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Utility Tokens or Tokenized Securities

Utility Token

The recent SEC (Securities and Exchange Commission) announcement to consider Initial Coin Offerings (ICOs), as securities could actually be a good thing since it highlights the importance of Initial Coin Offerings(ICOs) as a new viable way to raise funds. It highlights the need for a new regulation.

The last 2 months have been spectacular ICOs success, but also caused a lot of confusion for traditional funding institutions. People are scrambling to understand exactly what an ICO is & how they can use it to their own advantage.

There are 3 main types of tokens.
1. Coins or Cryptocurrencies
These are digital currencies like Bitcoin in which encryption techniques are used to regulate the generation of units of currency and verify the transfer of funds. They are operating independently of a central bank.
Soon every fiat currency may become a cryptocurrency, in that case operating with central banks. This is what Singapore has started with their Ubin project.
2. Utility tokens
The utility tokens are services or units of services that can be purchased. These tokens can be compared to API keys, used to access the service.
They are a way to fund projects of shared infrastructure that couldn’t be funded before. To enable such ecosystems to be built some tokens can be “pre-mined” in addition to be sold in “crowd-sales” during tokens launches.
3. Tokenised securities:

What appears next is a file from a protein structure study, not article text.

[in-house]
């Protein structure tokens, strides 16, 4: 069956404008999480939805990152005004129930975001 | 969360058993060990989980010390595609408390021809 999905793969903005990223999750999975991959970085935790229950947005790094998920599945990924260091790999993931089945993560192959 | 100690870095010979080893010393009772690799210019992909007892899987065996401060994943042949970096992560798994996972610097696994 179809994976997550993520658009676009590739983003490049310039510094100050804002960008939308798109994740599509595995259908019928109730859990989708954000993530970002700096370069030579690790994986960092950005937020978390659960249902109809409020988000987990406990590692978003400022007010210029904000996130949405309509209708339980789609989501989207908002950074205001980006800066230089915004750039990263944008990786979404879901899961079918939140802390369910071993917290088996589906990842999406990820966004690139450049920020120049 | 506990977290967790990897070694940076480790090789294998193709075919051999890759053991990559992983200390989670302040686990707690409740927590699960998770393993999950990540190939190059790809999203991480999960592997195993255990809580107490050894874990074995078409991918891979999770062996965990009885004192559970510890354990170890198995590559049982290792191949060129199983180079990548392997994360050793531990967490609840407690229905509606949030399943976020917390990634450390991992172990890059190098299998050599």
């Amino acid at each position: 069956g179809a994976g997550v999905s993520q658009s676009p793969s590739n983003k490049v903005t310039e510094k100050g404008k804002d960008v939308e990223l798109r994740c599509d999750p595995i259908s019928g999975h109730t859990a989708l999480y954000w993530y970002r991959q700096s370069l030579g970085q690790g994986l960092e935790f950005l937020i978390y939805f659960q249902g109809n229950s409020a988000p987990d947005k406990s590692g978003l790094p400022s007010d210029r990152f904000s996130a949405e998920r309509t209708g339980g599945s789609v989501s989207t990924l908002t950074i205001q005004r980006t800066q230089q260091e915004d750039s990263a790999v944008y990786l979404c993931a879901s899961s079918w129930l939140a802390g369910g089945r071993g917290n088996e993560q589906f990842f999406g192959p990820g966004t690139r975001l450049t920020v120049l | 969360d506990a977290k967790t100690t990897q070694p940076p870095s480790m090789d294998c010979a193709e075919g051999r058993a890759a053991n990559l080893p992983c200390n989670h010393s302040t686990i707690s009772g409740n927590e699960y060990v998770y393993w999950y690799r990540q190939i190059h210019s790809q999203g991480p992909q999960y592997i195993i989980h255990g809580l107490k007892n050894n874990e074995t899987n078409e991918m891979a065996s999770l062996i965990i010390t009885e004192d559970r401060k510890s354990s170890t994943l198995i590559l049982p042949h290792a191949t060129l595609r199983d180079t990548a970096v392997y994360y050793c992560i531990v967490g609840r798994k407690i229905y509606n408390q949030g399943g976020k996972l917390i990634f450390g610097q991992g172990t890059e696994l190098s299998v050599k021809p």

Tokens are representing shares of a business. In addition, considering the SEC announcement any token that can’t pass the Howey test should be considered as a security and fall under the 1934 Security Exchange Act.
The Howey test consists of the following:
• Is it an investment of money or assets?
• Is the investment of money or assets in a common enterprise?
• Is there an expectation of profits from the investment?
• Does any profit come from the efforts of a promoter or third party?
The final factor of the Howey Test concerns whether any profit that comes from the investment is largely or wholly outside of the investor’s control. If so, then the investment might be a security.
This is what brings confusion and in a way makes any utility token potentially a security since they can be traded on third party platforms. Utility tokens that a startup would issue to finance future customer’s purchases should not be securities, since their purpose is to facilitate the purchase.

You should not rely on this Blog post as legal advice. It is written for general informational purposes only.*

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